No matter how much the ‘better’ classes may have indulged in this ‘cheap’ pastime, they did not seem to feel it safe or appropriate to conflate it with their own standing. Pulp fiction was for the lowly masses of immigrants and working poor. Unsurprisingly, disassociating oneself with it in could mean further entrenching one’s higher social standing.
However, even more serious criticisms were lodged toward pulp fiction in its heyday. As has been the case at various points in history, this medium—which would often depict violence and other seedy aspects of life—was blamed for the deviant behavior of the public, particularly of young people. Though evidence countered this belief (such as the fact that some of the accused claimed to not be readers of such books), when children engaged in criminal or immoral behavior, pulp novels served as an easy scapegoat. A boy named Jesse Pomeroy enacted violence toward children, culminating in murder, of which he was found guilty in 1874. As he was also reported to be a big reader of dime novels, critics considered this to be evidence of the harmful and uselessness of pulp fiction in society. Librarians even went so far as to steer children away from the dime novels they were fond of reading, promoting other literary works instead and even trying to prevent their circulation in their institutions. While it is certainly true that material that could be considered objectionable was at times found in dime novels and pulp magazines, to some, the case of their immorality was overstated. As one journalist stated:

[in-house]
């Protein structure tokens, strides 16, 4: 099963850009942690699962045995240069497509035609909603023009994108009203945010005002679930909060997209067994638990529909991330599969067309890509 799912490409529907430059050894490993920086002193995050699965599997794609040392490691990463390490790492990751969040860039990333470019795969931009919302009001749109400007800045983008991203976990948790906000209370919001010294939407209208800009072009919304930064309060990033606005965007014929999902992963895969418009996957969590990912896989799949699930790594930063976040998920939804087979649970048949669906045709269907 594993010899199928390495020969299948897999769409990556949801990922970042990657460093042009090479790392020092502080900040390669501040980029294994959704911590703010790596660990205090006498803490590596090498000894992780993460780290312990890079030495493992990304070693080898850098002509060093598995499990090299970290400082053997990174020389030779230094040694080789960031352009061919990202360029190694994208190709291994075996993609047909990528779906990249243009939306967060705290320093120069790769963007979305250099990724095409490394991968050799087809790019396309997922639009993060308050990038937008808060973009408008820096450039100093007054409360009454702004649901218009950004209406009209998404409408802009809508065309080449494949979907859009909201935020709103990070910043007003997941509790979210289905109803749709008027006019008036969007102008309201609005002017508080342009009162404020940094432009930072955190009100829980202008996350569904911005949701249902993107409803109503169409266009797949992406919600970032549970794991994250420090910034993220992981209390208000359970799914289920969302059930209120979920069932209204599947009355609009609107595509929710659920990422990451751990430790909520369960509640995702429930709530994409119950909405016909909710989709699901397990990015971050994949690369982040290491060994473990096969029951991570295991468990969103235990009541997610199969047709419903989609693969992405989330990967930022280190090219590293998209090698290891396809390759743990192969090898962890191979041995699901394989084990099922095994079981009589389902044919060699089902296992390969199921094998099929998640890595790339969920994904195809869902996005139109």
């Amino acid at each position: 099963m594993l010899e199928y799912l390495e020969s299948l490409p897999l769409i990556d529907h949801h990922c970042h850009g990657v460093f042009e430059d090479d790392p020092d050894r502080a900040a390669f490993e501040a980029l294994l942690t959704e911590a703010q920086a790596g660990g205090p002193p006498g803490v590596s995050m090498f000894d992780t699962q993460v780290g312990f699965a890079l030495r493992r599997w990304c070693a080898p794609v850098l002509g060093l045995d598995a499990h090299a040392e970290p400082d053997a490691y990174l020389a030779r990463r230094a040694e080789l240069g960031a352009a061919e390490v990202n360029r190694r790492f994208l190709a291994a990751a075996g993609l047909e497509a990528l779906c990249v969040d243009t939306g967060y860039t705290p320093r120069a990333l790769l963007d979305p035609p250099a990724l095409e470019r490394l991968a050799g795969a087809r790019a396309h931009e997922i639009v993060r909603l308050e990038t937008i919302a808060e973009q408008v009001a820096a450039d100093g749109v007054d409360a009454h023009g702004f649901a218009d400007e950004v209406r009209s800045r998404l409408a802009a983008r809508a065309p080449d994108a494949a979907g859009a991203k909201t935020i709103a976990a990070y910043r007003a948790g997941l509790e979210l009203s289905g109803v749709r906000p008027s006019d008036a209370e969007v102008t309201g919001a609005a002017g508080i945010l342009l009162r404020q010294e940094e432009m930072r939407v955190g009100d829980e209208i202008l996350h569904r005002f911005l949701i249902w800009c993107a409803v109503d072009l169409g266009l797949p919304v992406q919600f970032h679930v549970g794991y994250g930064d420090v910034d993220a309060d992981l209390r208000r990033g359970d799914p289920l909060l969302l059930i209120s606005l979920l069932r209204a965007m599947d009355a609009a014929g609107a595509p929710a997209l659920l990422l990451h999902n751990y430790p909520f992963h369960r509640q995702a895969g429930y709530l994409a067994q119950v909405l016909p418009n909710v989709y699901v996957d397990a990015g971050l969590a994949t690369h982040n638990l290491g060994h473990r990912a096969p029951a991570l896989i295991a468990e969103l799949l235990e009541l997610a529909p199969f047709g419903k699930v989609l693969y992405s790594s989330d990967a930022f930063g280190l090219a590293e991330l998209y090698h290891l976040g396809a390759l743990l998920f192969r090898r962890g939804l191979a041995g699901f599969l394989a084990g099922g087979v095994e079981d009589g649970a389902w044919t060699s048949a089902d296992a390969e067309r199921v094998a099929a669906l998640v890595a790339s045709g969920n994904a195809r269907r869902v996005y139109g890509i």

…[T]hey were sensational in much the same sense that Scott and Cooper are sensational; that is, they were tales of adventure and combat. There is nothing more grotesque than the charge that they were “immoral,” since they were so amusingly strict in their moral standards. They were brief historical novels, or romances of love and warfare, written by authors who were well up in the second rank of writers of their time…
As was stated, some publishers of dime novels held their writers to certain rules of morality. Whether this was always the case is another matter, but certainly for all of the cries against these works there were plenty of others who supported this vestige of their childhood—and even more who continued to read pulp fiction regardless of these criticisms.
Though this pulp literature is characterized by its disposability—as Erin A. Smith states in her research, “…few readers deemed them worthy of preserving [and] pulp paper is delicate and decomposes rapidly. Most titles were quite literally read to pieces…” —, it persists as a major part of American popular culture and history. From movies and television to art and contemporary literature, twentieth and twenty-first century media continue to draw on the common themes of this literary movement for contemporary audiences.
The content and social consequences of dime novels and the pulps have kept both scholarly and amateur interest high. Here are just a few of the digital projects that keep this American tradition alive:
- George Mason University, “American Women’s Dime Novel Project” (http://chnm.gmu.edu/dimenovels/index.html)
- Northern Illinois University, “The Horatio Alger Collection” (http://www.ulib.niu.edu/rarebooks/Alger/algerindex.cfm)
- Northern Illinois University, “Beadle and Adams Dime Novel Digitization Project” (http://www.ulib.niu.edu/badndp/)
- Stanford University, “Dime Novels & Penny Dreadfuls” (http://www-sul.stanford.edu/depts/dp/pennies/home.html)
- “The Pulp Magazines Project” (http://www.pulpmags.org/default.htm)
- “Nineteenth Century American Children & What They Read” (http://www.merrycoz.org/kids.htm)
- “The Paperback Revolution” (http://www.crcstudio.org/paperbacks/index.php)